From PrinterSettings I find:

That C310 rotates text 90 degrees CCW

And C8180 rotates text 90 degrees CW.

To find this I used debugging to capture some values from PrinterDocument:

PrinterSettings HP Photosmart Prem C310 series Copies=1 Collate=True Duplex=Simplex FromPage=0 LandscapeAngle=90 MaximumCopies=9999 OutputPort= ToPage=0​

(I don't know why this editor insist the above must be darker)

PrinterSettings HP Photosmart C8100 series Copies=1 Collate=True Duplex=Simplex FromPage=0 LandscapeAngle=270 MaximumCopies=9999 OutputPort= ToPage=0



And find the following in MS documentation:

Specifying Paper Orientation - Windows drivers | Microsoft Docs

The LANDSCAPE_CC90 option rotates text and graphics 90 degrees counterclockwise. The LANDSCAPE_CC270 option rotates text and graphics 270 degrees counterclockwise, which is equivalent to a rotation by 90 degrees clockwise.

So it appears that Wordpad and Notepad conflict with DotNET

So what do I conclude?

Old as the hills Wordpad and Notepad are wrong?

Printsettings can't be trusted?

I misconscrewed something?

Unfortunately I do not have a printer available so the data that could come from actually printing is missing.

I may have missed it but I believe initially DotNET ignored the hard margins and simply consider the printable space. So I compensated in software myself. At that time I was unaware of the 270 degree possibility. Anyway I'm trying to revist it and think there must be other who have already looked at this and may be willing to share conclusions with.

Since my first post I now think I'l simply ignore what looks to me as Wordpad and Notepad bugs.
 

JohnH

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Solution

aaaron123@roadrunner.com

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I use to use GdiDll.GetDeviceCaps. I did the following sometime ago (still unaware of 90 vs 270)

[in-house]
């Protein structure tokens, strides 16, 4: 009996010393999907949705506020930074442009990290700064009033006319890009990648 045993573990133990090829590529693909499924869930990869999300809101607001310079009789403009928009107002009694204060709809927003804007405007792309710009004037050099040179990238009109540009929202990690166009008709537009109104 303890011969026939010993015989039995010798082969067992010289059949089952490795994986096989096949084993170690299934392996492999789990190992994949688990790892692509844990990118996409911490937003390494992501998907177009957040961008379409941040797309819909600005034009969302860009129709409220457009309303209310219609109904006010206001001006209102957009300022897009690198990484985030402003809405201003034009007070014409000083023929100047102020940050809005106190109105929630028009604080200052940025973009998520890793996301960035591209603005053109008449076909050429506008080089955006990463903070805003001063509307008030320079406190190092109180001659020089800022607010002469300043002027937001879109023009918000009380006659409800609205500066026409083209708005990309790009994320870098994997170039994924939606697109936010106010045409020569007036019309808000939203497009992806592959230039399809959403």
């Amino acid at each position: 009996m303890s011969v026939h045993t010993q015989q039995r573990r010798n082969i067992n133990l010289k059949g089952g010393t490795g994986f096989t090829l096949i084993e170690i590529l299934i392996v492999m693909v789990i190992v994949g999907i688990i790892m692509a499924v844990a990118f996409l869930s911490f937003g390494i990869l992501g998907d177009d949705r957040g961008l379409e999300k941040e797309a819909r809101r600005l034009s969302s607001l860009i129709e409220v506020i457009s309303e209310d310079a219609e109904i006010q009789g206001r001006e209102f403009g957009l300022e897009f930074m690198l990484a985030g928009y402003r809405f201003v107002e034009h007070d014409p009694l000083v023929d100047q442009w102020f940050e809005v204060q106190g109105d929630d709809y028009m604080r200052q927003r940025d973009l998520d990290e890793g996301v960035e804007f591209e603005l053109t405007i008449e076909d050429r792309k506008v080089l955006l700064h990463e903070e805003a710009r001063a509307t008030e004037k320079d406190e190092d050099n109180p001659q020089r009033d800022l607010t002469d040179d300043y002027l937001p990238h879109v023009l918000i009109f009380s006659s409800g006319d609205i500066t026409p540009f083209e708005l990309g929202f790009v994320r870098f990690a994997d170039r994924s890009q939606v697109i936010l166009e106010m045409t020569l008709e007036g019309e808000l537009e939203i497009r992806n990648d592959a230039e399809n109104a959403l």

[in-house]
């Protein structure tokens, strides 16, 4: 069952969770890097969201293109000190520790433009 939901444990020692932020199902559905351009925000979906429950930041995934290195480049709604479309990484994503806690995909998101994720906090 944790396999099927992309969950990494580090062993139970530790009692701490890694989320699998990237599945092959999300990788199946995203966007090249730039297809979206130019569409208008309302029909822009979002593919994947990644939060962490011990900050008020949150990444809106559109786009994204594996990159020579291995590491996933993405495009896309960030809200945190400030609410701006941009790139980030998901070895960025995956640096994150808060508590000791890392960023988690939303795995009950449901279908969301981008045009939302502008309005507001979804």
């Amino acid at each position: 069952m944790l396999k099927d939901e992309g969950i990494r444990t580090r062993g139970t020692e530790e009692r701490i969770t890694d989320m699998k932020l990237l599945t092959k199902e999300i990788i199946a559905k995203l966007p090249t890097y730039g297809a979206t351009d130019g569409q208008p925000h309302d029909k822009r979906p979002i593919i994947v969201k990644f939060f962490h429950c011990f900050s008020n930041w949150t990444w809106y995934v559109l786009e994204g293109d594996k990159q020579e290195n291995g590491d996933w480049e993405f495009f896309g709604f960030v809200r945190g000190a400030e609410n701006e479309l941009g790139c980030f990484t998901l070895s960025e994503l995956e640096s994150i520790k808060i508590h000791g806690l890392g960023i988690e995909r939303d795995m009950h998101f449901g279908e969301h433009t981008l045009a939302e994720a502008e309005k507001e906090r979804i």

VB.NET:
 'Dim leftPrinterOffsetHI As Integer = CInt(GdiDll.GetDeviceCaps(hDc, WinGdiH.PHYSICALOFFSETX) / PrinterDpiXP * 100)
'Dim topPrinterOffsetHI As Integer = CInt(GdiDll.GetDeviceCaps(hDc, WinGdiH.PHYSICALOFFSETY) / PrinterDpiYP * 100)
    
            leftPrinterOffsetH = CInt(pDDefaultPageSettings.HardMarginX) 'These do not change for landscape
            topPrinterOffsetH = CInt(pDDefaultPageSettings.HardMarginY)


I converted to DefaultPageSettings but, like GetDeviceCaps, DefaultPageSettings does not compensate for landscape.

I did in my code but was unaware that there were two classes of printers (the 90 degree and the 270 degree kinds)

I was looking at Wordpad as a way of checking my code. It just occurred to me that the reason their code looked incorrect is maybe because I, without thinking, had coded to one type (90 or 270) and they coded to the other type. Maybe depending on whatever printer was available.

Thanks for the response. I'll look at DeviceCapabilities out of curiosity but I think I can now do everything using Net


EDIT: I see DeviceCapabilities/DC_ORIENTATION includes 90 vs 270
 
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JohnH